On the Money
When Harcourt Fuller was around nine years old, he found a wallet hidden underneath his neighbor’s cellar in Jamaica. Inside were a couple of old banknotes, but there was one that caught his attention: a half-dollar issued by the Bank of Jamaica featuring an image of Marcus Garvey, a Black nationalist, Pan-Africanist and Jamaica’s first national hero. It was the first time Fuller had seen a Black person on currency.
“I ran to the first adult that I saw to show them my discovery,” he says. “That was the last time I saw the wallet, but it got me wondering, who were these individuals that I was seeing on the money?”
Later, as a teenager in the Bronx, Fuller would spend his extra cash on banknotes from Latin America and the Caribbean, Africa, the Middle East, Asia and Europe, eventually collecting thousands of bills. He began paying close attention to the figures, places and events depicted on currency, researching how they related to the history and values of the countries issuing the notes.
“If you look at Haitian bank notes, you see that the Haitian Revolution is perhaps their proudest moment, when this formerly enslaved French colony defeated its slave master,” says Fuller, associate professor of history. “In Great Britain, you see the queen. Money is where we celebrate our most cherished individuals or stories.”
As an undergraduate at City College, Fuller started exhibiting his collection of bills at local colleges and banks in New York City, giving talks about his research. After graduating with degrees in international studies and history, he enrolled at the London School of Economics, where he wrote his dissertation on how Ghana’s first president used symbols of nationhood — including monuments, the flag, the anthem, stamps and money — to build national identity and consolidate his own political power.
If money uses iconography to telegraph what nations hold valuable, it also reveals, by virtue of absence, what is considered insignificant. American dollars, for example, do not depict any women or people of color (although there are less-frequently used commemorative coins that do).
“What does that say about who we think has made significant contributions to our nation?” Fuller says. “We’re so used to it that we overlook it, but it makes a statement.”
In 2015, when U.S. Treasury Secretary Jack Lew proposed redesigning the $20 bill to feature Harriet Tubman, a formerly enslaved woman and abolitionist, Fuller was struck by the ensuing debate.
“People were shocked by the idea of a bank note with a Black woman on it,” he says, but he knew Black people and women were represented on the currencies of many nations.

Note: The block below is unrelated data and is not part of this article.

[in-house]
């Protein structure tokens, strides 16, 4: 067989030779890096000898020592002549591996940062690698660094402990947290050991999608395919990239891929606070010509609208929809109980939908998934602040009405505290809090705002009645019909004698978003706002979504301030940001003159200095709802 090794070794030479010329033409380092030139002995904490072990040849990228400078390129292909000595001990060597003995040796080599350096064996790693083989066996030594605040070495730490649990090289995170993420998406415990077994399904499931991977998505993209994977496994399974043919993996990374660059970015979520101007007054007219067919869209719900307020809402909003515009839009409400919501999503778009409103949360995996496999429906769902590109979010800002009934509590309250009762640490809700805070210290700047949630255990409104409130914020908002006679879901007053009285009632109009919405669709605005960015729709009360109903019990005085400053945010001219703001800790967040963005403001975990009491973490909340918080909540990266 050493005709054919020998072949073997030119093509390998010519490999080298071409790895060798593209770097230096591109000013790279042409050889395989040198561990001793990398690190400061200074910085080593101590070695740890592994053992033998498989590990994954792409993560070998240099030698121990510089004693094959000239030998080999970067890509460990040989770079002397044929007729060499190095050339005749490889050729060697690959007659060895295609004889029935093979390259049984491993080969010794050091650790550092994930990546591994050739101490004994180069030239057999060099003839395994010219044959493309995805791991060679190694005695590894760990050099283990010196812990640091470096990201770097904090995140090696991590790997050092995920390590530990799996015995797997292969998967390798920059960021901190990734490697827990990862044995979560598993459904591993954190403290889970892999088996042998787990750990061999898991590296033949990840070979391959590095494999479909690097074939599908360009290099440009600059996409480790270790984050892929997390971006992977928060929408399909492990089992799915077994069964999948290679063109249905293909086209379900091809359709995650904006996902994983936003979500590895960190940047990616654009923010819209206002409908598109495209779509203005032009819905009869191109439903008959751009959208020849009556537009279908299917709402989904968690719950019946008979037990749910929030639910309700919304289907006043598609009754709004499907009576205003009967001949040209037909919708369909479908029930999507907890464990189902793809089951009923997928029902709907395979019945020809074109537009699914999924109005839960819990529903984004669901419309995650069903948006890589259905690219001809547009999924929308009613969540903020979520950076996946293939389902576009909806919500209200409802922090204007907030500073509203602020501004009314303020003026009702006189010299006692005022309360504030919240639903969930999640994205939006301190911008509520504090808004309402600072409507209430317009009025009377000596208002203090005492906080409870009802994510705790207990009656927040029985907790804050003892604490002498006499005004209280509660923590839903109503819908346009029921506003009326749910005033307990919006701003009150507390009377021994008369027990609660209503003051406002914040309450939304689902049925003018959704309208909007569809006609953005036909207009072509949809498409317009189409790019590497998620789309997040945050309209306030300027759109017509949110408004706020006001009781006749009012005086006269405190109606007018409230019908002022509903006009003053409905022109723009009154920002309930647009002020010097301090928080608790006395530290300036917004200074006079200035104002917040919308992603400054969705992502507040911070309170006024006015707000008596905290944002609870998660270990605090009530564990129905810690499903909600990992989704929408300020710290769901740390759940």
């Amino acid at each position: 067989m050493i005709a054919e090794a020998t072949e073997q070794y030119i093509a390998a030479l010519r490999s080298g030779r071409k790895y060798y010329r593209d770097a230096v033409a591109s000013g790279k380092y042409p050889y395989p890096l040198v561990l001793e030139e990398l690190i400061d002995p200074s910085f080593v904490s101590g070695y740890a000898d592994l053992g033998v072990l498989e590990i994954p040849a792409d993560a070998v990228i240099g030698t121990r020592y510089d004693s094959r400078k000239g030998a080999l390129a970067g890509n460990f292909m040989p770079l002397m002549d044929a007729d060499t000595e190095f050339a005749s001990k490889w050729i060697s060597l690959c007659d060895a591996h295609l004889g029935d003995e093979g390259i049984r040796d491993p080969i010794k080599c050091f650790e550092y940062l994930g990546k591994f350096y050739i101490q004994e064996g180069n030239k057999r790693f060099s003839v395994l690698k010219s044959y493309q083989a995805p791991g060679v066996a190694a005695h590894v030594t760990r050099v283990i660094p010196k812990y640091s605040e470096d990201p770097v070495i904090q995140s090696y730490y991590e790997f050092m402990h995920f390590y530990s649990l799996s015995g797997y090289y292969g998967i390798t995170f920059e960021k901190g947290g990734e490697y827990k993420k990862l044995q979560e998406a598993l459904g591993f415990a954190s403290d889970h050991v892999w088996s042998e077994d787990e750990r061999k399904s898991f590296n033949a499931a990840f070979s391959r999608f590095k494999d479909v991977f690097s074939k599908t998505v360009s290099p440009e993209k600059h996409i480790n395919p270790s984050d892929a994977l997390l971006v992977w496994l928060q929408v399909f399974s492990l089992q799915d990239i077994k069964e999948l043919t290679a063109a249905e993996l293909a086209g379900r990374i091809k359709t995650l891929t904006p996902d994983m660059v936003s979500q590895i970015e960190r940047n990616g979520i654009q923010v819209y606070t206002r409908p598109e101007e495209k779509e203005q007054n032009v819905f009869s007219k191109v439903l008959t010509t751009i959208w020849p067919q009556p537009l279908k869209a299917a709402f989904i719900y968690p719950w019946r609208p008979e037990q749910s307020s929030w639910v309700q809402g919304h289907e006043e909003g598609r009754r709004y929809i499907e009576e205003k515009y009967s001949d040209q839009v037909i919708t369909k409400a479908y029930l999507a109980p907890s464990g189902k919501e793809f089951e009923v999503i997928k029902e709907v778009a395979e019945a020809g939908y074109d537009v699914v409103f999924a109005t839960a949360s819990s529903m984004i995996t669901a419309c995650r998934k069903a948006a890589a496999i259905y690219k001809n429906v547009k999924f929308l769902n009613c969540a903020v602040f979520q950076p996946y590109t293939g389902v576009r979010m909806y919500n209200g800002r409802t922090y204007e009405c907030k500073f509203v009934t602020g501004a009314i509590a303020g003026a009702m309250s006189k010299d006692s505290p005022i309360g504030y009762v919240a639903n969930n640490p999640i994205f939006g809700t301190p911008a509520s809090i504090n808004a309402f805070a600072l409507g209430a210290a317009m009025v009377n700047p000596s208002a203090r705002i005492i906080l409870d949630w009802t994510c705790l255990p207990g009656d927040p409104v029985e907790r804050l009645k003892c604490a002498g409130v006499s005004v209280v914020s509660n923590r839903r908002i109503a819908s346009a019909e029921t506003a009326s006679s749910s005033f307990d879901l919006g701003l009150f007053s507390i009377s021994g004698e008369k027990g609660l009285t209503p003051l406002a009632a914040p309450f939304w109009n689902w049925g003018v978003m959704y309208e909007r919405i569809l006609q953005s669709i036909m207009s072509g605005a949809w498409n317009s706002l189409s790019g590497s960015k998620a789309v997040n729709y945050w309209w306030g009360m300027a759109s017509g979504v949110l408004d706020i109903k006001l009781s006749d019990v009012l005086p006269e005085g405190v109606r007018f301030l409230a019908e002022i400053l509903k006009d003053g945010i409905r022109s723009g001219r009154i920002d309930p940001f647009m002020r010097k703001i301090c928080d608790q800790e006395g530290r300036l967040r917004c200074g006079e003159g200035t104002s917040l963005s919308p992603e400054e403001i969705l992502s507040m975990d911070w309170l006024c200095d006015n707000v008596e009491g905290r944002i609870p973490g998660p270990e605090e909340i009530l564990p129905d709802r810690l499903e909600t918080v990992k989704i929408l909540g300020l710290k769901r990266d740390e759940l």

Fuller decided to dust off his collection of bank notes for public display. He worked with artist Irvin Wheeler, curator Tracy Murrell and Myrna Anderson-Fuller, former executive director of the Hammonds House Museum, among others, to develop an exhibition that explored money as a visual illustration of Black history and culture. The Black Money Exhibit was presented at the Auburn Avenue Research Library from November 2018 through February 2019.
The Black Money Exhibit was registered in 2019 as part of the United Nations’ International Decade for People of African Descent, which runs through 2024 as a commitment to the global fight against racism. Fuller and the exhibition team are raising money to tour the exhibit nationally and internationally beginning in 2021. In the meantime, a portion of the exhibit is now available online as a virtual experience.
Fuller’s research continues into the ways that currency intersects with history and representation. He was awarded a Fulbright Scholarship in 2018 to study Queen Nanny of the Maroons, an 18th century Jamaican military leader who fought against and beat the British, and is depicted on the Jamaican $500 bill. He says people shouldn’t discount the impression money leaves on our national consciousness.
“Money is one of the most — if not the most — popular instruments of mass media,” Fuller says. “Not everyone throughout modern history has had access to traditional media, such as newspapers, TV, or radio. But everyone comes in contact with money, no matter how much or little of it we have. It’s in our pockets and our wallets, but we don’t always consider how it’s decided (and who decides) which individuals and narratives are presented as the official representations of our nation’s history, people and the truths we hold to be self-evident.”
Photos by Steve Thackston